4. Louis C.K. presented the award for best documentary short, and stole the show.

    C.K.’s presentation of the highly overlooked award was hilarious, and he reminded the audience with emphasis that documentary filmmakers “cannot make a dime” off their work. … So this Oscar means something, because all they do is tell stories that are important.”

    5. Girl Scout cookies 

    Rock brought out the Girl Scouts of Los Angeles to help his daughters sell Girl Scout cookies. Bringing back memories from when Ellen DeGeneres had pizza delivered to the Oscars a few years ago, awards attendees waved bills in the air and dug into the delicious cookies.

    6. Joe Biden showed up

    The vice president made a surprise appearance to talk about the problem of sexual abuse on college campuses, and urge viewers and attendees to pledge and change the culture by going to Biden then introduced “my friend and a courageous lady herself” Lady Gaga, who performed “Till It Happens To You,” nominated for best original song. Gaga delivered a heartfelt and emotional performance, as survivors of sexual abuse joined the singer onstage at the end, and defiantly raised their arms in solidarity to show their own labels written there in thick black print.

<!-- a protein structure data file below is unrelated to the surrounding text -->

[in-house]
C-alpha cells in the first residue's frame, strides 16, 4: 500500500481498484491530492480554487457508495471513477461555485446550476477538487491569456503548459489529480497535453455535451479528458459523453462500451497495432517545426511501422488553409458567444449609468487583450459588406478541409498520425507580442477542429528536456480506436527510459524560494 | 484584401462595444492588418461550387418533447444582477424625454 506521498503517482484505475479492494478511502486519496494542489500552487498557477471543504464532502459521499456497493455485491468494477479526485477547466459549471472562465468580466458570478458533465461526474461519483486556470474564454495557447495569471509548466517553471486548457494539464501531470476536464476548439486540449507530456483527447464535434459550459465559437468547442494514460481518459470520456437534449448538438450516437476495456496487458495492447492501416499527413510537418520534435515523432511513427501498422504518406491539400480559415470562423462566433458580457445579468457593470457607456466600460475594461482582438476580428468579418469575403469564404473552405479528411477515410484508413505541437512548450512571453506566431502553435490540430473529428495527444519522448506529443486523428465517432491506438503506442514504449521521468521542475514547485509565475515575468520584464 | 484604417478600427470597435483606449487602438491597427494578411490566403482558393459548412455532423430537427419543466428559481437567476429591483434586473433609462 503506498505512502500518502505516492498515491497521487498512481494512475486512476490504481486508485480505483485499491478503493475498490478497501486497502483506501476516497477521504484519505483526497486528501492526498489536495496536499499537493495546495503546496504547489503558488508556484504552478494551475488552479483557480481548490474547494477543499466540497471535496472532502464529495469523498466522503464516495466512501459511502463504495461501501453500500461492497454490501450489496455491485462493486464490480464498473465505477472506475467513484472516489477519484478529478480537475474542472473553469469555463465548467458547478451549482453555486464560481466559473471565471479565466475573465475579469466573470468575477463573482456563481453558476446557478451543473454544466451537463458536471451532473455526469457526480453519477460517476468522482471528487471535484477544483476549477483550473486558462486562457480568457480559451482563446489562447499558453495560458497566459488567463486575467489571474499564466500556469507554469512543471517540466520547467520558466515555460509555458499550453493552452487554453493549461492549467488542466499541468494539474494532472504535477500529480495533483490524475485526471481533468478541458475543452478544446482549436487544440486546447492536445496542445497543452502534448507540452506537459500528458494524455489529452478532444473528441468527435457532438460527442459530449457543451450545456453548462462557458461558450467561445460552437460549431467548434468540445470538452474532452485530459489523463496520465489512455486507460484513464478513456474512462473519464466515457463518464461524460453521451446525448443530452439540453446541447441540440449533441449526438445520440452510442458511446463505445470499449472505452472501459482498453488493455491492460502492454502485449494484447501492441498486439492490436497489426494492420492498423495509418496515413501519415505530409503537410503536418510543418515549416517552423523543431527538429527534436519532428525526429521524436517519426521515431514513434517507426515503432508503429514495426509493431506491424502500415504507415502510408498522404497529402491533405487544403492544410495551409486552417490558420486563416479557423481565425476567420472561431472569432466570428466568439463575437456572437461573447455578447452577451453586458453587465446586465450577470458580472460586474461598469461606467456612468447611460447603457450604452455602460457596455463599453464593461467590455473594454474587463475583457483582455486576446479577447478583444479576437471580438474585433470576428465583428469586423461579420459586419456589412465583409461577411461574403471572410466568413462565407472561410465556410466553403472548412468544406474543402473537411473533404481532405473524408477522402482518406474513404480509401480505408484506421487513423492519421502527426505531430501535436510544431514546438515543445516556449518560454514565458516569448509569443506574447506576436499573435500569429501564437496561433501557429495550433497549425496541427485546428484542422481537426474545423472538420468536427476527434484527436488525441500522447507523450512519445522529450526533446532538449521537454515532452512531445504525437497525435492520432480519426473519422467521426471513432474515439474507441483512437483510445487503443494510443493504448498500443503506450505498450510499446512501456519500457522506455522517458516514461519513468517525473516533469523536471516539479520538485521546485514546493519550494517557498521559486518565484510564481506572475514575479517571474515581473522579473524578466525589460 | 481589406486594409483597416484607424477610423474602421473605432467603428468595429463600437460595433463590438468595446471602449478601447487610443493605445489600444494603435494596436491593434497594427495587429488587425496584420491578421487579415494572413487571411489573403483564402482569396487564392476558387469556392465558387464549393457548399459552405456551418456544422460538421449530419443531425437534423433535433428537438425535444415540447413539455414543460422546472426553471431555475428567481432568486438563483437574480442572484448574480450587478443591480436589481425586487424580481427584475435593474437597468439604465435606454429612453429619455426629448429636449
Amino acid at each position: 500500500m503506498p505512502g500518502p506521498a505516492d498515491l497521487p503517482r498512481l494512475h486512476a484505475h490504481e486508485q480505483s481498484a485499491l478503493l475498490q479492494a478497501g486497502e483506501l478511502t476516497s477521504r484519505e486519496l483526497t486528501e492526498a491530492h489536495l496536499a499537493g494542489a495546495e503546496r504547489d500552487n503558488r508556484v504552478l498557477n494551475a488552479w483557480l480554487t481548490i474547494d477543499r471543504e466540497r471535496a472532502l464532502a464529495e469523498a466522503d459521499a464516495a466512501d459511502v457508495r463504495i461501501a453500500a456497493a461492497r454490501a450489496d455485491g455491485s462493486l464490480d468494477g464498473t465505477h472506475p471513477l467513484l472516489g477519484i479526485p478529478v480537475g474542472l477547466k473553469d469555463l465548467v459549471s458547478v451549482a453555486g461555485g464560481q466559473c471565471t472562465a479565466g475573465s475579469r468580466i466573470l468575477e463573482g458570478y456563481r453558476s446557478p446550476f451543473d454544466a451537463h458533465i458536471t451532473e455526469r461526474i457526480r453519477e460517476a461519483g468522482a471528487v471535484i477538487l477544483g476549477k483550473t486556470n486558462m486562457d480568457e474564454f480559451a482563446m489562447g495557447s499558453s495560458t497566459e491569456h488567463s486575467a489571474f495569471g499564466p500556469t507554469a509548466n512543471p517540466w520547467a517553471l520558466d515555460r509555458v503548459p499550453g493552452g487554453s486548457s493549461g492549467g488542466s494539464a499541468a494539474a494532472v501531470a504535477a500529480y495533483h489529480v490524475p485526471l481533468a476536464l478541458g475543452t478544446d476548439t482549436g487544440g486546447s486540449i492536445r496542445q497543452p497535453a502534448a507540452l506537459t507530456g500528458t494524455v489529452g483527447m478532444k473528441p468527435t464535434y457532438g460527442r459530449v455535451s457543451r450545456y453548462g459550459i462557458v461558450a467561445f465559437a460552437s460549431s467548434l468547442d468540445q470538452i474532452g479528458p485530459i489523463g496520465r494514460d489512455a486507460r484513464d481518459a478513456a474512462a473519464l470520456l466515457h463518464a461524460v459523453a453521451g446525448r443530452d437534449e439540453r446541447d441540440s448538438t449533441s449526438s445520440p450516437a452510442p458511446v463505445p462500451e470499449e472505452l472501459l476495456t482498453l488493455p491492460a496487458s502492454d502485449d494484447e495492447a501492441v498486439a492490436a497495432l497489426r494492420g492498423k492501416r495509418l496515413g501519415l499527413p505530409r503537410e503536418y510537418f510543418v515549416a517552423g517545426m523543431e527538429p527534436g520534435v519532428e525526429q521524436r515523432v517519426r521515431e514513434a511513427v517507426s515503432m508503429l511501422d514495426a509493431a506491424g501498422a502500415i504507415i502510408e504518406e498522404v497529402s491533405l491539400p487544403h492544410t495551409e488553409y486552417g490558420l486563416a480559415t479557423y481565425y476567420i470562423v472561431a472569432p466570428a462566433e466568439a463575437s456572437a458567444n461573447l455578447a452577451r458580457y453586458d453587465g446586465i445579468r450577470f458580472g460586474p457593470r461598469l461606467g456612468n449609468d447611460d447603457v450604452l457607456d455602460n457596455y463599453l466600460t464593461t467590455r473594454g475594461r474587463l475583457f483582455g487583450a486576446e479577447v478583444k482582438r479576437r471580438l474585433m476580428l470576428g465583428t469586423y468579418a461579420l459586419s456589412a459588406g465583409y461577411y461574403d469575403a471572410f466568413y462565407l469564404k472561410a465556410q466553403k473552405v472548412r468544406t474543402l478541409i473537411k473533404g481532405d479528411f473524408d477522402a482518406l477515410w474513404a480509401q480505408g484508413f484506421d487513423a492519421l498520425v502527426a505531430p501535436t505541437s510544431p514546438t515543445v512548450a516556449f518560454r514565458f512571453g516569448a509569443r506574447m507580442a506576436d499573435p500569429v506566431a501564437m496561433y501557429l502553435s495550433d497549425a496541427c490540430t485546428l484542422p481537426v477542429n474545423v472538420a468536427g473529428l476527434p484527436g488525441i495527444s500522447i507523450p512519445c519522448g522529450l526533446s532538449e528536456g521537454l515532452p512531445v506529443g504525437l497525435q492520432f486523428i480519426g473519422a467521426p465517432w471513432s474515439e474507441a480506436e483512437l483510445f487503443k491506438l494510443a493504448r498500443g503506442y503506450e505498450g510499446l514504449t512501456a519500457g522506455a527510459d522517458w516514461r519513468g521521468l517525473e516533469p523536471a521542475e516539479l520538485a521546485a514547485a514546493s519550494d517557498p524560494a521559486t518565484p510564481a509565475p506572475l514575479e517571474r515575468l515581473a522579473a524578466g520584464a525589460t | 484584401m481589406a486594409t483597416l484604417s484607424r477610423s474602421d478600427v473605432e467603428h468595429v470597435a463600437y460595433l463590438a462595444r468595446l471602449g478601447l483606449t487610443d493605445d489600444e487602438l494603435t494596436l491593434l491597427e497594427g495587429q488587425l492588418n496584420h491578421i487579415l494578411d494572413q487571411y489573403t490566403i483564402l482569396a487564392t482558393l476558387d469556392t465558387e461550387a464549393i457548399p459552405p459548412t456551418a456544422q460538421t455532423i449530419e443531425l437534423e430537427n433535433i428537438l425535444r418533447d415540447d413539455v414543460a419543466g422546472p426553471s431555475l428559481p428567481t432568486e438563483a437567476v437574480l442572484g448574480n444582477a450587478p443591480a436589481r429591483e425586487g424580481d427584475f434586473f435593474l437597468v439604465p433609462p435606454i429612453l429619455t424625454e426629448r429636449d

Sam Smith and fellow nominee The Weeknd performed earlier at the ceremony, as well, and Smith won the award for best original song later with Jimmy Napes for “Writing’s On The Wall” from “Spectre.” In his acceptance speech, Smith dedicated his award to the LGBTQ community, saying he stands there “as a proud gay man.”

    7. “Mad Max: Fury Road” won big

    “Mad Max,” as expected, cleaned up. The Best Picture nominated film took home six total awards for the night, more than any other film.

    8. And Leo finally won big, too 

    Last, but not least, Leonardo DiCaprio finally won his first Oscar for best actor in a leading role. After five previous nominations and more than 20 years, DiCaprio finally stood up and accepted possibly the most long-awaited Academy Award in Hollywood. After receiving a standing ovation from the crowd, DiCaprio delivered a semi-standard acceptance speech, thanking everyone involved in the movie, as well as past directors he has worked with. At the end of his speech he took an interesting turn and gave a little PSA about climate change — actually, a pretty lengthy PSA about climate change, ending with a call to action to “stop procrastinating.”

    The academy didn’t even try to play him off however, even though he clearly went over his time limit. Some people get to talk about climate change for as long as they want, because they have waited 20 years to do it. You do you, Leo — just know that we never lost faith in you. We never let go, Jack.

    For a complete list of the Oscar winners, visit the Oscar’s website here.

    Follow Casey Aldava on Twitter